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Culture and memory after the Armistice
Editors: Trudi Tate and Kate Kennedy

This book revisits the end of the First World War to ask how that moment of silence was to echo into the following decades. It looks at the history from a different angle, asking how British and German creative artists addressed, questioned and remembered the Armistice and its silence. The book offers a genuinely interdisciplinary study, bringing together contributions from scholars in art history, music, literature and military history. It is unique in its comparison of the creative arts of both sides; assessing responses to the war in Britain, Germany and Austria. Together, the different chapters offer a rich diversity of methodological approaches, including archival research, historical analysis, literary and art criticism, musical analysis and memory studies. The chapters reconsider some well-known writers and artists to offer fresh readings of their works. These sit alongside a wealth of lesser-known material, such as the popular fiction of Philip Gibbs and Warwick Deeping and the music of classical composer Arthur Bliss. The wide-ranging discussions encompass such diverse subjects as infant care, sculpture, returned nurses, war cemeteries, Jewish identity, literary journals, soldiers' diaries and many other topics. Together they provide a new depth to our understanding of the cultural effects of the war and the Armistice. Finally, the book has a recuperative impulse, bringing to light rare and neglected materials, such as the letters of ordinary German and British soldiers, and Alfred Doblin's Armistice novel.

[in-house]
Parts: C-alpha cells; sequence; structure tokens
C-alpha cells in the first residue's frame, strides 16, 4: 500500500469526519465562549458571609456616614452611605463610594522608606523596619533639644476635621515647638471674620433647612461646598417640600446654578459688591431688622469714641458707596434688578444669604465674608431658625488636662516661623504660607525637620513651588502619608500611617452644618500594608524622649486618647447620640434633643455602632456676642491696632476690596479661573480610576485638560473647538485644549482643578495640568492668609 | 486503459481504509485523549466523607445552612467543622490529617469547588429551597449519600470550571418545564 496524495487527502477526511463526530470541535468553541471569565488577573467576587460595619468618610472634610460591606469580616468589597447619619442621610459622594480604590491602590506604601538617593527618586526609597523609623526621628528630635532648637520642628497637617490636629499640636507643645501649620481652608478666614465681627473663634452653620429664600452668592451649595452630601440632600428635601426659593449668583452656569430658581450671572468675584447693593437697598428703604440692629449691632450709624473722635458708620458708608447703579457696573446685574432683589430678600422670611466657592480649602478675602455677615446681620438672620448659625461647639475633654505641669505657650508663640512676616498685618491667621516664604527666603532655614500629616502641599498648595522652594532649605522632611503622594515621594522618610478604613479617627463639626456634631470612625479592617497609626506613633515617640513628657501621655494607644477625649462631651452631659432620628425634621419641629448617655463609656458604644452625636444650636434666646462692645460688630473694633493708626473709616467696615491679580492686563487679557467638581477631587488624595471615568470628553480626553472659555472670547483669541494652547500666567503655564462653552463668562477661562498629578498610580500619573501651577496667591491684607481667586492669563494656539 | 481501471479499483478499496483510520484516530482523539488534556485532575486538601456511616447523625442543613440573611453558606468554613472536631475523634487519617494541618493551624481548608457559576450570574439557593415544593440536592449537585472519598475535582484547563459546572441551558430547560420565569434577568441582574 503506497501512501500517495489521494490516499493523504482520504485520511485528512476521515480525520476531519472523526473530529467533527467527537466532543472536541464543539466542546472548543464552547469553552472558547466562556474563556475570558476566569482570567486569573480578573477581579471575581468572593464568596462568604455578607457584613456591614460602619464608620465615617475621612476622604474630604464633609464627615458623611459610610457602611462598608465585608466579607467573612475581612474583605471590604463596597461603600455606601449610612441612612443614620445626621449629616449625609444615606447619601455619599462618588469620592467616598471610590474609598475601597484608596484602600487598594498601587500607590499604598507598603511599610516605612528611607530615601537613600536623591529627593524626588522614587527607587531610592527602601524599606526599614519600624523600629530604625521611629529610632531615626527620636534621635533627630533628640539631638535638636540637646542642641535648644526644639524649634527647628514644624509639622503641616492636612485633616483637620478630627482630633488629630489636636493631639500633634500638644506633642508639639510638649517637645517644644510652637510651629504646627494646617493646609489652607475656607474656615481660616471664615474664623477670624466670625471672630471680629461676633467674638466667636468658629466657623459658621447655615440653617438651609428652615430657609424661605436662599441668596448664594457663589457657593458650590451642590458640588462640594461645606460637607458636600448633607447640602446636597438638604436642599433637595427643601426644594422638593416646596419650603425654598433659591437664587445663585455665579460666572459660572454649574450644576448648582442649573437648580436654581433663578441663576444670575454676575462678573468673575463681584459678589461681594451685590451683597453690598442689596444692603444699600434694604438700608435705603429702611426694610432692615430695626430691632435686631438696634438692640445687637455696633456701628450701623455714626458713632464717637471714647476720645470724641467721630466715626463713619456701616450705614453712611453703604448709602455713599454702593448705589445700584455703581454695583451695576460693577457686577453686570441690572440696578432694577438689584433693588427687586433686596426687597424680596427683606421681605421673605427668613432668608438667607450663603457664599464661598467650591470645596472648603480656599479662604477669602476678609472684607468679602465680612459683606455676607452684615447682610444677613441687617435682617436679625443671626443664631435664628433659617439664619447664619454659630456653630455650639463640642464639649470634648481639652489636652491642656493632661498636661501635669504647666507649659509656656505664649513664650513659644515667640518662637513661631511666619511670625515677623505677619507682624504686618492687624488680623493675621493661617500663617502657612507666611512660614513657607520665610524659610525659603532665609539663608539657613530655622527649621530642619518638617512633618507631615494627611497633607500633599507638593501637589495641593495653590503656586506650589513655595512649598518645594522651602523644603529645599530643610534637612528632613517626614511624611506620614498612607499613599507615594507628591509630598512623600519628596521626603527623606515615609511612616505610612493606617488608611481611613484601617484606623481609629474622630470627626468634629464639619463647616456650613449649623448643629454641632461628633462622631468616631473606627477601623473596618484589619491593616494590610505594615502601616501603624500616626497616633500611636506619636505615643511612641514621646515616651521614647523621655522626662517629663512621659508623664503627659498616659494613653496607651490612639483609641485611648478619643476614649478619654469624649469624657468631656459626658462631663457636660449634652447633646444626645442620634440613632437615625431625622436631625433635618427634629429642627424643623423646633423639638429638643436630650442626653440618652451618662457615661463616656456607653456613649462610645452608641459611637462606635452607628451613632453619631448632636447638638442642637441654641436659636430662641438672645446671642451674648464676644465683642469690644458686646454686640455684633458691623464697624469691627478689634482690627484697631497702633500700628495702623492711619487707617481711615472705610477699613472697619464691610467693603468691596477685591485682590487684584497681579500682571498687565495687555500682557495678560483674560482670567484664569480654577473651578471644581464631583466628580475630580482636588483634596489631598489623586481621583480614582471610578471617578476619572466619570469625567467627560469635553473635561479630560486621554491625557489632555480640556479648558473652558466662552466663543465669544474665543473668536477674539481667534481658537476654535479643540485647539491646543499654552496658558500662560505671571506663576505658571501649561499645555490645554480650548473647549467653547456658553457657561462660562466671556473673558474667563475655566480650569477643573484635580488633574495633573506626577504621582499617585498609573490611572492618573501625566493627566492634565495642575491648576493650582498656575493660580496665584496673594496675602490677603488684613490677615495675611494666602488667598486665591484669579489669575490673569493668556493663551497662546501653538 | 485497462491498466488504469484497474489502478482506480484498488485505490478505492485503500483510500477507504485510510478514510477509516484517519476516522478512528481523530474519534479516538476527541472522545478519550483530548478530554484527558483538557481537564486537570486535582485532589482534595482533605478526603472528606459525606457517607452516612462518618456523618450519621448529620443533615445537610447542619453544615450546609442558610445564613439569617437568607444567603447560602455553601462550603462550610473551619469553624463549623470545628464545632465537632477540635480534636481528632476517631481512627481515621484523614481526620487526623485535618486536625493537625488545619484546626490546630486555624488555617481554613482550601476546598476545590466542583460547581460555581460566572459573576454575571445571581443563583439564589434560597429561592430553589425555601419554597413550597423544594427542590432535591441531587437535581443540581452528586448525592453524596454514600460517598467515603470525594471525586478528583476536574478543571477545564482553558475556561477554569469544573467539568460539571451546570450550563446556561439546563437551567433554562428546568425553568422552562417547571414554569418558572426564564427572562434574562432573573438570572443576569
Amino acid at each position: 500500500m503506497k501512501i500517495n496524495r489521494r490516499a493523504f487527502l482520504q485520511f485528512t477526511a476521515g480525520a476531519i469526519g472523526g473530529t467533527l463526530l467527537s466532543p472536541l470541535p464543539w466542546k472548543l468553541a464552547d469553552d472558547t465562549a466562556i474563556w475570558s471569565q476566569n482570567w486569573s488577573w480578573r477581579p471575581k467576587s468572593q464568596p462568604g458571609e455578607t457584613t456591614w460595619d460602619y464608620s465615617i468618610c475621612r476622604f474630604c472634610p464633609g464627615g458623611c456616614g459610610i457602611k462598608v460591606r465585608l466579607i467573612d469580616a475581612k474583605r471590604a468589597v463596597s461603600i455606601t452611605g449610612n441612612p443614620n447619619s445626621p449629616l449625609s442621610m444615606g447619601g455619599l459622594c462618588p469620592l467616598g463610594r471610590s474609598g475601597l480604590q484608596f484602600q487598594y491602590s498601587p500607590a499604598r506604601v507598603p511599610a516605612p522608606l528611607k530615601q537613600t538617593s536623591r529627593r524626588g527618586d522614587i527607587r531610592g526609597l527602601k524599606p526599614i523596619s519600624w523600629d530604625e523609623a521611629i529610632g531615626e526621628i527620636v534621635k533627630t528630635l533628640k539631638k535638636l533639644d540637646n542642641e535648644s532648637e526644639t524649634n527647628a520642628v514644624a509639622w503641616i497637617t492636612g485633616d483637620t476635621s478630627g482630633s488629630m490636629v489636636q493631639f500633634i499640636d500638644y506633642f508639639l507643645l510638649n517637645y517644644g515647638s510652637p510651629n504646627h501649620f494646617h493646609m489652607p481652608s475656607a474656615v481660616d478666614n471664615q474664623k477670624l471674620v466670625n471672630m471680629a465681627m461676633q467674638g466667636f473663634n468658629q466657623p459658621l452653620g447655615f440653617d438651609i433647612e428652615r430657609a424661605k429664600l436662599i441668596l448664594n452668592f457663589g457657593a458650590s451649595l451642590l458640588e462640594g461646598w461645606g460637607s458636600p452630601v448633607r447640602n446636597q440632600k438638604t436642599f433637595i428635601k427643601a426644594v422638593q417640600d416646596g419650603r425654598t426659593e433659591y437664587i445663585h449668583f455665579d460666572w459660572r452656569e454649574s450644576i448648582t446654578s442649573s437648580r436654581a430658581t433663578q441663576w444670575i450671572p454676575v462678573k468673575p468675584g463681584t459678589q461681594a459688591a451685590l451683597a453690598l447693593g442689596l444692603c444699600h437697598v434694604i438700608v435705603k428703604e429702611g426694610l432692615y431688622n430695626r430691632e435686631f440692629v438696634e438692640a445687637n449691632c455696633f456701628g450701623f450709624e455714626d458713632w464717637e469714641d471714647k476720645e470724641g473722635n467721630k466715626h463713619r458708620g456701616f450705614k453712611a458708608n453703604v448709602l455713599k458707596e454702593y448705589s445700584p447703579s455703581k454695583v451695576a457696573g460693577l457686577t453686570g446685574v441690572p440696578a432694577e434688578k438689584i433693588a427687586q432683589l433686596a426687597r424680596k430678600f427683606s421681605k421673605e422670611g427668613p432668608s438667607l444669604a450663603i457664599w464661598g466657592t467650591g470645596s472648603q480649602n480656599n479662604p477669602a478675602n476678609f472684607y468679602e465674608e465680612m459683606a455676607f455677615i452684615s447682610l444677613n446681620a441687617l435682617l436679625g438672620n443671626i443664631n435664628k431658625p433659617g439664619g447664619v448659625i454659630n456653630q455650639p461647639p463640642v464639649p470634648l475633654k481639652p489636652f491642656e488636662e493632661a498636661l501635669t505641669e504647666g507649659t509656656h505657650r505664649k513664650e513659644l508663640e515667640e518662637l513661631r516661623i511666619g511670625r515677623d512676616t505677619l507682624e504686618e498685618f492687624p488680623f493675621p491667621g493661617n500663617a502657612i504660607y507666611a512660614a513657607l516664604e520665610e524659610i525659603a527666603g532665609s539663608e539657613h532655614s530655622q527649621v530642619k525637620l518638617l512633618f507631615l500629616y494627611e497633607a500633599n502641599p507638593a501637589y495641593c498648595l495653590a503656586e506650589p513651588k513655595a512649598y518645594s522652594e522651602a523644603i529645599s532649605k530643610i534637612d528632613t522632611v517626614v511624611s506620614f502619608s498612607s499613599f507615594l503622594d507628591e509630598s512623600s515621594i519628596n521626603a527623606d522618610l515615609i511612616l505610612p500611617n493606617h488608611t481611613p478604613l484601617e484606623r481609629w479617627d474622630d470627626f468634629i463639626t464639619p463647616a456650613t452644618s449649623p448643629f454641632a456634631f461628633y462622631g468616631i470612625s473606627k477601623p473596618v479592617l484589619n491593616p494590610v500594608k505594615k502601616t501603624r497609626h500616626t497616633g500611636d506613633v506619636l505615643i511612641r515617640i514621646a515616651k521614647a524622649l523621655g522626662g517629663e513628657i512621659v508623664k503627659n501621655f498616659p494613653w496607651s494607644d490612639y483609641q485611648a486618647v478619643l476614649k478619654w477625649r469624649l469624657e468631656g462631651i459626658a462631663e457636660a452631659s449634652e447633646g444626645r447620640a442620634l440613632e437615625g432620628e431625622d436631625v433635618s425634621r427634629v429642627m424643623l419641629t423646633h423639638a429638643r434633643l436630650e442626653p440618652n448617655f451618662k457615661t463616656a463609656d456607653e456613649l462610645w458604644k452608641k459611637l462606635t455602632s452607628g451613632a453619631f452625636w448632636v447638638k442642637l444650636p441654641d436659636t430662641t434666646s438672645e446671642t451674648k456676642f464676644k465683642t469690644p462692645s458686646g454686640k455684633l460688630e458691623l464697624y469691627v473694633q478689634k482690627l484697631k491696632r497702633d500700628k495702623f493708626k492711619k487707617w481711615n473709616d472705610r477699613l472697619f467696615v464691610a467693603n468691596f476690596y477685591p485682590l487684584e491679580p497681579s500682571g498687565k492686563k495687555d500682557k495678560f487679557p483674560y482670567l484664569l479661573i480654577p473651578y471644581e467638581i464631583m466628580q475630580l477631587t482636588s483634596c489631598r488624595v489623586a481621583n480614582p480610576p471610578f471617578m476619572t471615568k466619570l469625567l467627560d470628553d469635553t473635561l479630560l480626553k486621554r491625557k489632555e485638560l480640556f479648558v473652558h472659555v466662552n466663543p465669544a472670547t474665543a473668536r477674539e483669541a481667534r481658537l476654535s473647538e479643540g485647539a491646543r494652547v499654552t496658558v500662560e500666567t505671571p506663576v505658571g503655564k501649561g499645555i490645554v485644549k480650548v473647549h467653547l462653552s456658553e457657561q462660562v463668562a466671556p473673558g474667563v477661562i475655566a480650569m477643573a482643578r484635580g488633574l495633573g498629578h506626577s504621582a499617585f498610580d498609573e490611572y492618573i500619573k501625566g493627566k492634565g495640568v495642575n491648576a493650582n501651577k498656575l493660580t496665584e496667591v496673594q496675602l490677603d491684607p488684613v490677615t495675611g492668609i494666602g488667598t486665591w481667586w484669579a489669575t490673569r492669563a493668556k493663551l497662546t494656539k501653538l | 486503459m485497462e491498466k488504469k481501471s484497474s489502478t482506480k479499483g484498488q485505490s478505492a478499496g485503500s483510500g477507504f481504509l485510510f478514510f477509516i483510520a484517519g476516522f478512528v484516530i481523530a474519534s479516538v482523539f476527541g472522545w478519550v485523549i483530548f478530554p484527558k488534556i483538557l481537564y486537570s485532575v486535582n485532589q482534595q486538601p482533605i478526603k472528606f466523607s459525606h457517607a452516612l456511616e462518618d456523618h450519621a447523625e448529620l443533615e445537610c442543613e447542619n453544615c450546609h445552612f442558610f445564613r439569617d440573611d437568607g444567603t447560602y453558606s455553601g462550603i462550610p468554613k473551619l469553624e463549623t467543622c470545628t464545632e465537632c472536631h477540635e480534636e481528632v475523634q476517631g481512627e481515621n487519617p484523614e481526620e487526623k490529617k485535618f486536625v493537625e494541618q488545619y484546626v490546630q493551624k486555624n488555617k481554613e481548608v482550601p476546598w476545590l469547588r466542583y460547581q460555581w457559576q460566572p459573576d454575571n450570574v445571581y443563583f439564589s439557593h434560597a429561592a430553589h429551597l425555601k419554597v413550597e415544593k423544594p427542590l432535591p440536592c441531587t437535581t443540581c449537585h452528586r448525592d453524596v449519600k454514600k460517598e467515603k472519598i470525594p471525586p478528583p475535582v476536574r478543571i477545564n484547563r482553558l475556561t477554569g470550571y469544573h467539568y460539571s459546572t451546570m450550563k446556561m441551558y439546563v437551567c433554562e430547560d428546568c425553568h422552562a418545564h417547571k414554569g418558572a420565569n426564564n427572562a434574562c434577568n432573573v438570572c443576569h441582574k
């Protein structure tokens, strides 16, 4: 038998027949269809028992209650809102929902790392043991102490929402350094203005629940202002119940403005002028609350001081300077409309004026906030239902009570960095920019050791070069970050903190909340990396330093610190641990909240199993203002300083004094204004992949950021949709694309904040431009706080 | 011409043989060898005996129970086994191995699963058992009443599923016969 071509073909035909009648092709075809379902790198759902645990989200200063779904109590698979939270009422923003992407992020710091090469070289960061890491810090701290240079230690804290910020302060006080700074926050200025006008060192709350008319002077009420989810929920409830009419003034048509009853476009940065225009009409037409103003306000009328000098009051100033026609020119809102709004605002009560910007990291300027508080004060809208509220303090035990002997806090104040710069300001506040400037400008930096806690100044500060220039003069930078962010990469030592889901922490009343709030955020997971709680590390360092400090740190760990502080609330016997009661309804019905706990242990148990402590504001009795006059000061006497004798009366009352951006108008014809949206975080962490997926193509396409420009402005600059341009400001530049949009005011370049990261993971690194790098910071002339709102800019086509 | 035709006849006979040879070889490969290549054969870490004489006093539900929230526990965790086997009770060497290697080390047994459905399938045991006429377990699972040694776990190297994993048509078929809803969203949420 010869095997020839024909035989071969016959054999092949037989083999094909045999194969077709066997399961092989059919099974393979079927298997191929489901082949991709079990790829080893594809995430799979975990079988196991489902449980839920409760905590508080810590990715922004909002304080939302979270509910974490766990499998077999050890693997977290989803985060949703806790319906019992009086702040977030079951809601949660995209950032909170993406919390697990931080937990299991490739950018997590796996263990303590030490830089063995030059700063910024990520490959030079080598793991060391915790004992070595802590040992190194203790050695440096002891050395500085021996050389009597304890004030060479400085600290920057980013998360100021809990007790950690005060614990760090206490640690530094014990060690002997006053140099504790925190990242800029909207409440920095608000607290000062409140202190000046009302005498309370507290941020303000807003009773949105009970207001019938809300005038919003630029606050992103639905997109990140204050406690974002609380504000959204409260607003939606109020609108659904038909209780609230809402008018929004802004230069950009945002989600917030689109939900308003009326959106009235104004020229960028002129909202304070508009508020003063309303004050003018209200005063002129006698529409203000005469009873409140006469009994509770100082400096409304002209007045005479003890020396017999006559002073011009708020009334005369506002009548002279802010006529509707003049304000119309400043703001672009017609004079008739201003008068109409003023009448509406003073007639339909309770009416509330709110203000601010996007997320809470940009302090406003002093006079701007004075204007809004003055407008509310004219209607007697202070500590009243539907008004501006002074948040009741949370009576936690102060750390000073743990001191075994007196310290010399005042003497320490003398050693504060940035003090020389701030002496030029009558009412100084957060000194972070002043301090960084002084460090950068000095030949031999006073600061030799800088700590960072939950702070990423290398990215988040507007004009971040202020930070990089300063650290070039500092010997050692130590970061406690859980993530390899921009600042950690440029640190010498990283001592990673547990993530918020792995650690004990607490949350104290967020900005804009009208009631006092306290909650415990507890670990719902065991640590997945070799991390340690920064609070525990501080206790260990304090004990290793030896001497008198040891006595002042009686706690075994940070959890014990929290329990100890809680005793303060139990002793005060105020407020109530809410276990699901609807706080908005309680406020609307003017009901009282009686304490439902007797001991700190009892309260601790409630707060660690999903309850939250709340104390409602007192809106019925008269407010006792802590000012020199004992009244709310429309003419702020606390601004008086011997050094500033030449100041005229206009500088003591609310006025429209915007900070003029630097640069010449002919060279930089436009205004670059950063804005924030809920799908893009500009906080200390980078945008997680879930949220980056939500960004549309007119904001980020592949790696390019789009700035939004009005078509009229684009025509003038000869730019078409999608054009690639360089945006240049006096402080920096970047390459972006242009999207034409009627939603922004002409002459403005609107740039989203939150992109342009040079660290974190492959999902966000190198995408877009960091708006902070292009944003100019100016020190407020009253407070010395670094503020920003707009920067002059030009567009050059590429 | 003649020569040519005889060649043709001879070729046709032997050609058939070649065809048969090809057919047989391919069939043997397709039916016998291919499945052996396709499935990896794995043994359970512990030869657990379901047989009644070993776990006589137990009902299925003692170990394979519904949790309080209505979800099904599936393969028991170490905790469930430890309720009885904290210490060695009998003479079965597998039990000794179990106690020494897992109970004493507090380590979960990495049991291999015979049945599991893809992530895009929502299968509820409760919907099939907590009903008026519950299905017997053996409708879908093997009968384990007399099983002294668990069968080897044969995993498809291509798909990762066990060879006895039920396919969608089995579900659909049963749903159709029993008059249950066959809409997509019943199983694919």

British popular fiction and post-war uncertainties
George Simmers

v 3 v ‘A strange mood’: British popular fiction and post-war uncertainties George Simmers The response of British writers of popular fiction to the Armistice was mixed. John Buchan would later write of ‘that curious summer of 1919 when everyone was feverishly trying to forget the war’,1 and many did indeed turn away with relief from stern patriotism and uplift, towards South Seas escapism or light comedy; others directed their gaze towards the actual post-Armistice world, and they were often disturbed by what they saw. Rarely did writers of the time suggest

in The silent morning